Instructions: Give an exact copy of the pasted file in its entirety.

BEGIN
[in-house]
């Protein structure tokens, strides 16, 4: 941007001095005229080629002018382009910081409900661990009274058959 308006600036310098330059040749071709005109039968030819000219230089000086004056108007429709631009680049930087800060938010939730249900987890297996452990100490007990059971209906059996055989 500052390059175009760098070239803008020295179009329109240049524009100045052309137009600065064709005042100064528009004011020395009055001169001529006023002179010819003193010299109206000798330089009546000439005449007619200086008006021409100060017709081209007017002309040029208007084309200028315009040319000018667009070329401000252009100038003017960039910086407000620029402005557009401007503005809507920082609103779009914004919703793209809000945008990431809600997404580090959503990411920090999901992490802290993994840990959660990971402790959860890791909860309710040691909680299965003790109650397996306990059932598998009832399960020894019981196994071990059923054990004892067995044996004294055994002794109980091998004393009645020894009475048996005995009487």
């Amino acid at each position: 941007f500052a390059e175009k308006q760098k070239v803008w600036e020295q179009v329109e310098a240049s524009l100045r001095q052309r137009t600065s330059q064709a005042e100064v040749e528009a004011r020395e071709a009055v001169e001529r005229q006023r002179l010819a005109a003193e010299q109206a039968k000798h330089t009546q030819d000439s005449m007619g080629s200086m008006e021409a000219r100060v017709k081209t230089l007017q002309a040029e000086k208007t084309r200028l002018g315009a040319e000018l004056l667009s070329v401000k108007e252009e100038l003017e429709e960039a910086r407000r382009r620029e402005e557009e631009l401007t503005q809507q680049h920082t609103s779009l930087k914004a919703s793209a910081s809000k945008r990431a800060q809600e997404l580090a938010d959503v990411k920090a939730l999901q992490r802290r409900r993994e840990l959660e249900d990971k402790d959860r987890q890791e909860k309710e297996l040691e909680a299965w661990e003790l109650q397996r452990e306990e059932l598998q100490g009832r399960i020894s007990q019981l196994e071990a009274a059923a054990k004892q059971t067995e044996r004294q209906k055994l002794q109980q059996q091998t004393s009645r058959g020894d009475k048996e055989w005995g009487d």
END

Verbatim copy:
[in-house]
């Protein structure tokens, strides 16, 4: 941007001095005229080629002018382009910081409900661990009274058959 308006600036310098330059040749071709005109039968030819000219230089000086004056108007429709631009680049930087800060938010939730249900987890297996452990100490007990059971209906059996055989 500052390059175009760098070239803008020295179009329109240049524009100045052309137009600065064709005042100064528009004011020395009055001169001529006023002179010819003193010299109206000798330089009546000439005449007619200086008006021409100060017709081209007017002309040029208007084309200028315009040319000018667009070329401000252009100038003017960039910086407000620029402005557009401007503005809507920082609103779009914004919703793209809000945008990431809600997404580090959503990411920090999901992490802290993994840990959660990971402790959860890791909860309710040691909680299965003790109650397996306990059932598998009832399960020894019981196994071990059923054990004892067995044996004294055994002794109980091998004393009645020894009475048996005995009487």
């Amino acid at each position: 941007f500052a390059e175009k308006q760098k070239v803008w600036e020295q179009v329109e310098a240049s524009l100045r001095q052309r137009t600065s330059q064709a005042e100064v040749e528009a004011r020395e071709a009055v001169e001529r005229q006023r002179l010819a005109a003193e010299q109206a039968k000798h330089t009546q030819d000439s005449m007619g080629s200086m008006e021409a000219r100060v017709k081209t230089l007017q002309a040029e000086k208007t084309r200028l002018g315009a040319e000018l004056l667009s070329v401000k108007e252009e100038l003017e429709e960039a910086r407000r382009r620029e402005e557009e631009l401007t503005q809507q680049h920082t609103s779009l930087k914004a919703s793209a910081s809000k945008r990431a800060q809600e997404l580090a938010d959503v990411k920090a939730l999901q992490r802290r409900r993994e840990l959660e249900d990971k402790d959860r987890q890791e909860k309710e297996l040691e909680a299965w661990e003790l109650q397996r452990e306990e059932l598998q100490g009832r399960i020894s007990q019981l196994e071990a009274a059923a054990k004892q059971t067995e044996r004294q209906k055994l002794q109980q059996q091998t004393s009645r058959g020894d009475k048996e055989w005995g009487d």